WILLIAM STRUBLE was born in Brookfield Township, Trumbull County, Ohio June 16th 1814. At 14 years of age he learned the shoemakers trade which occupation he followed for several years. On August 20th 1835 he was united in marriage with Elizabeth Dickson: from which union there were ten children; eight of whom grew to man and womanhood. He came to the Maumee Valley in the full of 1846 at which time the struggle of his pioneer life began, he settled in the woods of what was then Henry County, soon South York Fulton County where he cleared and put under cultivation the farm on which he lived many years. With other pioneers he endured privations and hardships which would appall the hearts of the young men of today. With a large family and with no other income but from his daily labor, it required a heroic struggle to provide the necessaries of life. He often referred to the darkest days of his pioneer life when for two years himself and family prostrated the greater part of the time with that very coin man desires of early days – fever and ague but by patience, determination and hard work the obstacles were one by one overcome.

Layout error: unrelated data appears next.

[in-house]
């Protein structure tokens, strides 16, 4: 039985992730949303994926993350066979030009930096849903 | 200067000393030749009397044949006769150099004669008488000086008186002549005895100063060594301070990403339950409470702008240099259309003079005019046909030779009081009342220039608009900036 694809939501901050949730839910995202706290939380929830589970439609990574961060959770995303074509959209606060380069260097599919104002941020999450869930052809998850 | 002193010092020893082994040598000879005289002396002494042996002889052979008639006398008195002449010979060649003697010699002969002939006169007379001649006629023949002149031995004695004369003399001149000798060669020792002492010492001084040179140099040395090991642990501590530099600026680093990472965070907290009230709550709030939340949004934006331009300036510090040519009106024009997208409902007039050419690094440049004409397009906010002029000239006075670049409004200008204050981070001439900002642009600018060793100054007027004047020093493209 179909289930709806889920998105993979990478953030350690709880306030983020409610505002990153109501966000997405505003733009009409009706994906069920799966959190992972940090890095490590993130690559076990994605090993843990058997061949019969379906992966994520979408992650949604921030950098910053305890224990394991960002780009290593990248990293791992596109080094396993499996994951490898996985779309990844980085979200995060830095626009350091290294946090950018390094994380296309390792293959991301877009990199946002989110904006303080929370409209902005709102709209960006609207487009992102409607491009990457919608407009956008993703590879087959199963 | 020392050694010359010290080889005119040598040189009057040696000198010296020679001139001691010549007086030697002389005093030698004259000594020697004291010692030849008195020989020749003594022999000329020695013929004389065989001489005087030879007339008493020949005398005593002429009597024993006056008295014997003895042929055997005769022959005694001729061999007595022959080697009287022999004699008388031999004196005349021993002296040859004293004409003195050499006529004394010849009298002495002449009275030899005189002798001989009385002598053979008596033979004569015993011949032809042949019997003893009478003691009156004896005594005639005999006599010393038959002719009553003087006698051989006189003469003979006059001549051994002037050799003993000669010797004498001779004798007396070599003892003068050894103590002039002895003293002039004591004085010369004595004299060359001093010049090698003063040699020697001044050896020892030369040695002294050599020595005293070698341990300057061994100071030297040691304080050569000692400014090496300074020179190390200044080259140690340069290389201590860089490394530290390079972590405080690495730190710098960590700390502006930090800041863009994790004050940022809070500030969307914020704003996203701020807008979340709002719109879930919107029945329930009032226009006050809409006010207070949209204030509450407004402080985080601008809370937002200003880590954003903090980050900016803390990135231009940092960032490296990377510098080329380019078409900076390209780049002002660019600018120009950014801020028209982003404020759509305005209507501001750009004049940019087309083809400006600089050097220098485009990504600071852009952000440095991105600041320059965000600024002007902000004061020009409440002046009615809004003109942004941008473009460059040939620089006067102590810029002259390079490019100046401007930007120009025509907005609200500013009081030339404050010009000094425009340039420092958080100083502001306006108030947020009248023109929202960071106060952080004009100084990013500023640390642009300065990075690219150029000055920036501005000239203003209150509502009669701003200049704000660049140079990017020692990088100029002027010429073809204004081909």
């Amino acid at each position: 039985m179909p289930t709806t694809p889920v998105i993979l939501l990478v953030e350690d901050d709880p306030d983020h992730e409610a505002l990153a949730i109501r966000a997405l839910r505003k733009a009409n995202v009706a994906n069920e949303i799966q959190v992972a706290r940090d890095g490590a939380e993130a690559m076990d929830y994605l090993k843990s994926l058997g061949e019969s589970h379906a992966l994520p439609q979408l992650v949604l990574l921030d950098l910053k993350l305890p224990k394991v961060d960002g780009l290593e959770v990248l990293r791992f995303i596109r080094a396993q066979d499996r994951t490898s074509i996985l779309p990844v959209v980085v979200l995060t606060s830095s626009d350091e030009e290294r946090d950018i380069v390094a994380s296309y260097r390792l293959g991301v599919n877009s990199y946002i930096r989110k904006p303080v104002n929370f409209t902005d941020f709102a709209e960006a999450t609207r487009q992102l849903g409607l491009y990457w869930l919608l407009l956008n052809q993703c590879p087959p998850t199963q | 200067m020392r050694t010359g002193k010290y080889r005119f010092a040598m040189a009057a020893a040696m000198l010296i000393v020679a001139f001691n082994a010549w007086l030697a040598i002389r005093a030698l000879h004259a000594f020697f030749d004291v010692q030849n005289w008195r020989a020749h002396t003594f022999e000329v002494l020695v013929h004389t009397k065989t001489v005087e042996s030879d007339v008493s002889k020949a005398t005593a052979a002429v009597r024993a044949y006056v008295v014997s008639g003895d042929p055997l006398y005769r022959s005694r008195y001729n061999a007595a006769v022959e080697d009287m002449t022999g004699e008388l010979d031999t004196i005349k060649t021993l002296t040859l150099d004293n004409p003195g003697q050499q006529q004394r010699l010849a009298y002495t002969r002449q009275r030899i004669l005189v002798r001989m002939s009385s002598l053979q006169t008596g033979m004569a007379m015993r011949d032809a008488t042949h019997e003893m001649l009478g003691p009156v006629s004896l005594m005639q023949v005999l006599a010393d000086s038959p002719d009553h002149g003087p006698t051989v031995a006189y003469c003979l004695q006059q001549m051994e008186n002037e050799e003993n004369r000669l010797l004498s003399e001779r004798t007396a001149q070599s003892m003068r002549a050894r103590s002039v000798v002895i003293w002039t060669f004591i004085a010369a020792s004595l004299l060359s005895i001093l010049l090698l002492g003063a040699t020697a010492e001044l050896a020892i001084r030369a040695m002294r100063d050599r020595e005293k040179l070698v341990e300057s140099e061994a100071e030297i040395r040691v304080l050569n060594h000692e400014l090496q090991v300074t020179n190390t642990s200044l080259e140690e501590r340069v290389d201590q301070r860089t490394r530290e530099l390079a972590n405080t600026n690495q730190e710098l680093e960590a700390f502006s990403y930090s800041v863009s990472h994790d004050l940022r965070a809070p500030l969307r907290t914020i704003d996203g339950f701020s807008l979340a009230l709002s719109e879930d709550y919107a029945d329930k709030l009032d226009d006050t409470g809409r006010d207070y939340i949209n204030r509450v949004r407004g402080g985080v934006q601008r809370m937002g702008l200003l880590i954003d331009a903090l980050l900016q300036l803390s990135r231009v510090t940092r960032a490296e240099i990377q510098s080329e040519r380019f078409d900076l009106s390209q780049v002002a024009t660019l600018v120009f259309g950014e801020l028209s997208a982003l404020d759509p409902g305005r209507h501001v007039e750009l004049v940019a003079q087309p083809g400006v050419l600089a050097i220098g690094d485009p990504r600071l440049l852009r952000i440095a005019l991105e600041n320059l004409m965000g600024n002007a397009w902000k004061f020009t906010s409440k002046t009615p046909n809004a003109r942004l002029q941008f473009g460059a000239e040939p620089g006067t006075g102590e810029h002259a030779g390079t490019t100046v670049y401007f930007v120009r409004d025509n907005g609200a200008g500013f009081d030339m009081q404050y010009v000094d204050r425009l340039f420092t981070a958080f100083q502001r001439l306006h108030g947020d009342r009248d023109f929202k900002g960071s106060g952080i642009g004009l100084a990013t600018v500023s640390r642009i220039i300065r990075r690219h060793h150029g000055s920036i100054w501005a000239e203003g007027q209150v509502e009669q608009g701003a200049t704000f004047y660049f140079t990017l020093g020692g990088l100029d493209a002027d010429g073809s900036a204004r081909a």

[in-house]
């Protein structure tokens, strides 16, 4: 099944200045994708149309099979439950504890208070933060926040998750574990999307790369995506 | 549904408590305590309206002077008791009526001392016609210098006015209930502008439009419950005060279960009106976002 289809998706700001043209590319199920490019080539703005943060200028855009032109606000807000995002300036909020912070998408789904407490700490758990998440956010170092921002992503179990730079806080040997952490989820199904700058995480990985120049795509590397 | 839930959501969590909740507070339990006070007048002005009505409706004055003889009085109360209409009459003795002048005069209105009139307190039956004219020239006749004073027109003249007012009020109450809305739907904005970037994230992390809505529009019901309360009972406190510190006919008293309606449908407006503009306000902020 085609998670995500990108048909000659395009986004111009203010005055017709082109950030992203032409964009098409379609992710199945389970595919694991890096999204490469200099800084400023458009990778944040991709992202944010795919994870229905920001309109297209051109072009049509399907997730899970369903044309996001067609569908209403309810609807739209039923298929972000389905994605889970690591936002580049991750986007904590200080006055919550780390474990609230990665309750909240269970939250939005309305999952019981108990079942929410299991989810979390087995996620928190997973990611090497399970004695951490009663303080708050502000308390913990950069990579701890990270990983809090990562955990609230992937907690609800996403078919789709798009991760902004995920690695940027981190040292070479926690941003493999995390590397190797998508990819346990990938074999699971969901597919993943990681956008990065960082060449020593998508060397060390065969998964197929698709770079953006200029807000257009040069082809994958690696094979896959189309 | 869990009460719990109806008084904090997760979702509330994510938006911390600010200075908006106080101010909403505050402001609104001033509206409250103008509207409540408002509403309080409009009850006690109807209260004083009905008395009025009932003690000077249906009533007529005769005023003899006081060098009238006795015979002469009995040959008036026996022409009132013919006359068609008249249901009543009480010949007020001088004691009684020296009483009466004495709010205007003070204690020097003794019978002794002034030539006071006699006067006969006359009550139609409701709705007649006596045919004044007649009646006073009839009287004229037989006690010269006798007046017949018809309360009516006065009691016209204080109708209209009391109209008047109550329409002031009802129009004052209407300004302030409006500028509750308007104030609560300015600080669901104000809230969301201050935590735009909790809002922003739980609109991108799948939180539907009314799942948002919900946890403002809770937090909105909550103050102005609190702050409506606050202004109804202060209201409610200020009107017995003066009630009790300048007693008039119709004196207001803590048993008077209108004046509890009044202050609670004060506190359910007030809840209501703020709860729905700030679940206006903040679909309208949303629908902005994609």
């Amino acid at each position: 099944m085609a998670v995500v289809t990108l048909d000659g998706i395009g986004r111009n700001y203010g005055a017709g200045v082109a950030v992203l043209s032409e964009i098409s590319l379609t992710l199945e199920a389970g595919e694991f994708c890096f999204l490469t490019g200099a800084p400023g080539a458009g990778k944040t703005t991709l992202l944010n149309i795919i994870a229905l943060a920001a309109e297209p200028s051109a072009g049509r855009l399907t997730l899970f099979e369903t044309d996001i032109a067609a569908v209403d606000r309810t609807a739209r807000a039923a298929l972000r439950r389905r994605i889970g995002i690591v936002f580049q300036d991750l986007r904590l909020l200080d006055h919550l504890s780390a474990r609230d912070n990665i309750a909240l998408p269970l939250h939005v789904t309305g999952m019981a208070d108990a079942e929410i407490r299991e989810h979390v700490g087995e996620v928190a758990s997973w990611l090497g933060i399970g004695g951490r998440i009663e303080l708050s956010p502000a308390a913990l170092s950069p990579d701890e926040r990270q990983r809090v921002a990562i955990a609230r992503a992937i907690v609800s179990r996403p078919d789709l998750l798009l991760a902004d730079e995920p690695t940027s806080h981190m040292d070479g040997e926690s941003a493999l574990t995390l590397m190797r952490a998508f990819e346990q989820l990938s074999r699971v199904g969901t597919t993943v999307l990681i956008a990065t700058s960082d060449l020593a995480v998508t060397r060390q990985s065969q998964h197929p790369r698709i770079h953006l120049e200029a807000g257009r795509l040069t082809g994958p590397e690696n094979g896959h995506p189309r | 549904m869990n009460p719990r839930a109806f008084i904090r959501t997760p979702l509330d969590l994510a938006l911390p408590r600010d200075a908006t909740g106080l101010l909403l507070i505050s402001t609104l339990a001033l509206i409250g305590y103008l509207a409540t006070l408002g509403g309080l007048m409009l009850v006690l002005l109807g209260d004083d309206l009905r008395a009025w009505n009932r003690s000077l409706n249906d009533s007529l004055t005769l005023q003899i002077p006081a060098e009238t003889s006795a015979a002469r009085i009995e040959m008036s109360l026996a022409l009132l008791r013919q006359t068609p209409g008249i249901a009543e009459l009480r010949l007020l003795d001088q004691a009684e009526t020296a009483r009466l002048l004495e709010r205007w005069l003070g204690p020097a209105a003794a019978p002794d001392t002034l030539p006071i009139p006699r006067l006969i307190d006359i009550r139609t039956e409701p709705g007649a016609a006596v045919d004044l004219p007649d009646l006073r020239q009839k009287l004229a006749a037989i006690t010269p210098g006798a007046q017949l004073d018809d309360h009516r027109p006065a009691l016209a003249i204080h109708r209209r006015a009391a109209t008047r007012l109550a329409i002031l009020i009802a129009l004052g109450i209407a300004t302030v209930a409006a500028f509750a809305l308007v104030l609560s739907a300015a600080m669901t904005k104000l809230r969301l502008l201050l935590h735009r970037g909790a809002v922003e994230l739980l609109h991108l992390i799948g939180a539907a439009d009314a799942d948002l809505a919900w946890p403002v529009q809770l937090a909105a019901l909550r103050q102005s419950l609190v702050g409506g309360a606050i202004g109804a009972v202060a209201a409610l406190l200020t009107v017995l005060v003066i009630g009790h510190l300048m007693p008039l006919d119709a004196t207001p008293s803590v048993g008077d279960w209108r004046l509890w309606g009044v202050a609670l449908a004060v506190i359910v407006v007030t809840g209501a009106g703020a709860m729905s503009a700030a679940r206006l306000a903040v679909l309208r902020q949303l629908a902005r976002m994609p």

He built and operated an ashery and made pearl ash which lightened the burden of debt in a very marked degree. While he could not be counted among the wealthy he acquired a competency which enabled him to live at ease when the infirmities of old age began to settle upon him.
He was for many years previous to his death a member of the United Brethren Church; he served the township two or three terms as trustee. In 1881 he rented his farm to his son and moved to Wauseon where he lived until the death of his wife which occurred December 26th 1889. He spent one year with his son at the farm; returning at the end of that time to Wauseon where the last three years of his life was spent with another son.
Sometime previous to his death he realized that his life work was over and often expressed a desire to join the companion who had shared his joys and sorrows for more than fifty years.
He bore his sufferings with Christian patience and seemed only waiting for the summons which came December 24th 1893.
“He was waiting for the morning of that blessed day to dawn
when the sadness and the sorrow of this fearful life were gone.
He was waiting, worn and weary, with the battle and the strife,
hoping when the war was ended to receive a crown of life.
Watching, hoping, and trusting, ever for a home of boundless love,
Spike a pilgrim looking forward to the land of life above.”
By R.C. Skeels